Summary of Selected Opinion 97-155

Permissibility of pre-setting personal identification numbers for bank telephone banking services

A consumer's Social Security number cannot be used as a central information file number, personal identification number (PIN), primary financial account number, or a subpart thereof, under Mass. Gen. Laws chapter 167B § 14. However, it is the position of the Division of Banks that under the statute, a bank may pre-set the last four digits of a consumer's Social Security number as the initial PIN for its telephone banking service because four digits alone do not constitute a person's Social Security number. However, such bank practice could trigger significant privacy and security issues. For example, the Federal Financial Institutions Examination Council's Information Systems Handbook states that bank employees with access to PIN information must be subject to security clearance and be covered by an adequate surety bond. Such employees should not be involved in card issuance operations in any way. Therefore, banks intending to implement such practices should consult with their counsel to ensure compliance with any other applicable laws and regulations outside of the Division's jurisdiction.

Summary of Selected Opinion 97-151

Dividend anticipation loan notice requirements

State-chartered banks which offer dividend anticipation loans must post a notice in their banking offices containing the substance of Mass. Gen. Laws chapter 167E § 8. It has been the position of the Division of Banks that no notice requirement exists for such banks which do not offer dividend anticipation loans.

Summary of Selected Opinion 97-144

Permissibility of offering home equity loans

Under Mass. Gen. Laws chapter 167E, § 2B(7)(B), a bank may make an open-end first mortgage loan "not exceeding in the aggregate eighty percent of the value of the real estate pursuant to an agreement to make loans to the mortgagor from time to time." In addition, state-chartered banks may make an open-end mortgage loan which is a second or subsequent lien pursuant to Mass. Gen. Laws chapter 167E, § 11. However, such loans would be limited to the greater of either $25,000.00 or "the amount by which the loan limitation applicable to the particular class . . . exceeds the principal balance outstanding on any first mortgage loan secured by a mortgage on the property loaned upon." Such loans may also be made pursuant to Mass. Gen. Laws chapter 167F, § 2(8), subject to the limitations therein. Furthermore, a bank may apply to the Division for approval to make home equity loans on owner-occupied residential property with a loan-to-value ratio in the aggregate of up to one hundred percent pursuant to 209 CMR 47.00 et seq., implementing the parity with national banks statute.

Summary of Selected Opinion 97-134

Permissibility of providing courier services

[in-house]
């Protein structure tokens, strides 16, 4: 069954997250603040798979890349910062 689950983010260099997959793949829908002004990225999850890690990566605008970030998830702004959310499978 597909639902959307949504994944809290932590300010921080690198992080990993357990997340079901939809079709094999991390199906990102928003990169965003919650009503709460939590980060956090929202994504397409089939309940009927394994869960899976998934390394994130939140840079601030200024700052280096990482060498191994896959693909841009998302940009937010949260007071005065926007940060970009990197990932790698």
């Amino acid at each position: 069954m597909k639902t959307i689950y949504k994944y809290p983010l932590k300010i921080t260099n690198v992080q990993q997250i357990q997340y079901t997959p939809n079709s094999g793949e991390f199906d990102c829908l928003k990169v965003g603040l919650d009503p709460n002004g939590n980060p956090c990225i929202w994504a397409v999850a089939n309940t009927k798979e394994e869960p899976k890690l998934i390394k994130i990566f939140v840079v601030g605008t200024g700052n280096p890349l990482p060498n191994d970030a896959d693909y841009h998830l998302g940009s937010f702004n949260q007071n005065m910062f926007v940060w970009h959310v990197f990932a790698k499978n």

Under 209 CMR 47.00 et seq., state-chartered banks are permitted to establish and use a messenger service to transport items relevant to the bank's transactions with its customers without regard to branching limitations found in applicable State and Federal law, provided such service does not receive deposits, pay checks, or lend money. However, under the new regulations, such a bank may choose to employ an independent third party messenger service for the purpose of picking up from, and delivering to, customers items including deposits, check payments, and loan money without regard to other branching limitations. The Division of Banks agrees with the federal regulations at 12 CFR 7.1012 that a messenger service is clearly established by a third party: (i) if a party other than the bank owns the service and its facilities (or rents them from a party other than the bank) and employs the person engaged in the provision of service; and (ii) the messenger service makes its services available to the public, including other depository institutions; retains ultimate discretion to determine which customers and geographical areas it will serve; maintains ultimate responsibility for scheduling, movement and routing; does not operate under the name of the bank; and the bank and the messenger service do not advertise or otherwise represent that the bank itself is providing the service, although the bank may advertise that its customers may use one or more third party messenger services to transact business with the bank; assumes responsibility for the items during transit and for maintaining adequate insurance covering thefts, employee fidelity, and other in-transit losses; and acts as the agent for the customer when the items are in transit.

Other factors which the Division will consider include whether the bank deems items intended for deposit not to be deposited until credited to the customer's account at an established bank office or other permissible non-branch facility, or whether the bank deems items representing withdrawals to be paid when the items are given to the messenger service.

Summary of Selected Opinion 97-128

Unauthorized electronic funds transfers disclosures regarding customer liability